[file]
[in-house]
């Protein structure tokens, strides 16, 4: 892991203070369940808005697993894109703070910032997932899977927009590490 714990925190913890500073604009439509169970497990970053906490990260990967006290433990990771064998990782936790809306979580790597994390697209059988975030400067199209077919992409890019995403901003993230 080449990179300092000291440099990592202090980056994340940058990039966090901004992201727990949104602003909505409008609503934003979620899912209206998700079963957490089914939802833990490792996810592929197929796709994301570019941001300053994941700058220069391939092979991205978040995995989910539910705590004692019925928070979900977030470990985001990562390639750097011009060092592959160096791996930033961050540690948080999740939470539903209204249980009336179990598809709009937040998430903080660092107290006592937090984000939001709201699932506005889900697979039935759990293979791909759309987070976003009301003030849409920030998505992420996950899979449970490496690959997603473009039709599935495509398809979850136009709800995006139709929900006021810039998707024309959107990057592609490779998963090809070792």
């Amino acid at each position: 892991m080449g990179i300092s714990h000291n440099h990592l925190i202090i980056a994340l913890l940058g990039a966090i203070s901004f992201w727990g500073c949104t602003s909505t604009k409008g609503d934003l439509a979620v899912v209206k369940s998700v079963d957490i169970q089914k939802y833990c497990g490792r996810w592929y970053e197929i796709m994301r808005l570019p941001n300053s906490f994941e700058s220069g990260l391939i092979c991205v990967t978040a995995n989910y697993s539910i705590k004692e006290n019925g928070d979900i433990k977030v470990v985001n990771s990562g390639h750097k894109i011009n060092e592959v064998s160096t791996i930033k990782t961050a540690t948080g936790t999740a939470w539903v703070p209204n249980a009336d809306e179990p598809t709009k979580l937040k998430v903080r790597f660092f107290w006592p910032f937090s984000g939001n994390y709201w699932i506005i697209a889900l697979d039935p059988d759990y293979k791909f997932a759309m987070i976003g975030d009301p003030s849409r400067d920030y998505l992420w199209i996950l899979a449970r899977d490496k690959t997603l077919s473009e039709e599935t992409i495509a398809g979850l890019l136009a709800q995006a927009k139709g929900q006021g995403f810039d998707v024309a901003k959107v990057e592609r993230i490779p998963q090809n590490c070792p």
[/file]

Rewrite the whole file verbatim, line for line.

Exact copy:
[in-house]
């Protein structure tokens, strides 16, 4: 892991203070369940808005697993894109703070910032997932899977927009590490 714990925190913890500073604009439509169970497990970053906490990260990967006290433990990771064998990782936790809306979580790597994390697209059988975030400067199209077919992409890019995403901003993230 080449990179300092000291440099990592202090980056994340940058990039966090901004992201727990949104602003909505409008609503934003979620899912209206998700079963957490089914939802833990490792996810592929197929796709994301570019941001300053994941700058220069391939092979991205978040995995989910539910705590004692019925928070979900977030470990985001990562390639750097011009060092592959160096791996930033961050540690948080999740939470539903209204249980009336179990598809709009937040998430903080660092107290006592937090984000939001709201699932506005889900697979039935759990293979791909759309987070976003009301003030849409920030998505992420996950899979449970490496690959997603473009039709599935495509398809979850136009709800995006139709929900006021810039998707024309959107990057592609490779998963090809070792």
């Amino acid at each position: 892991m080449g990179i300092s714990h000291n440099h990592l925190i202090i980056a994340l913890l940058g990039a966090i203070s901004f992201w727990g500073c949104t602003s909505t604009k409008g609503d934003l439509a979620v899912v209206k369940s998700v079963d957490i169970q089914k939802y833990c497990g490792r996810w592929y970053e197929i796709m994301r808005l570019p941001n300053s906490f994941e700058s220069g990260l391939i092979c991205v990967t978040a995995n989910y697993s539910i705590k004692e006290n019925g928070d979900i433990k977030v470990v985001n990771s990562g390639h750097k894109i011009n060092e592959v064998s160096t791996i930033k990782t961050a540690t948080g936790t999740a939470w539903v703070p209204n249980a009336d809306e179990p598809t709009k979580l937040k998430v903080r790597f660092f107290w006592p910032f937090s984000g939001n994390y709201w699932i506005i697209a889900l697979d039935p059988d759990y293979k791909f997932a759309m987070i976003g975030d009301p003030s849409r400067d920030y998505l992420w199209i996950l899979a449970r899977d490496k690959t997603l077919s473009e039709e599935t992409i495509a398809g979850l890019l136009a709800q995006a927009k139709g929900q006021g995403f810039d998707v024309a901003k959107v990057e592609r993230i490779p998963q090809n590490c070792p």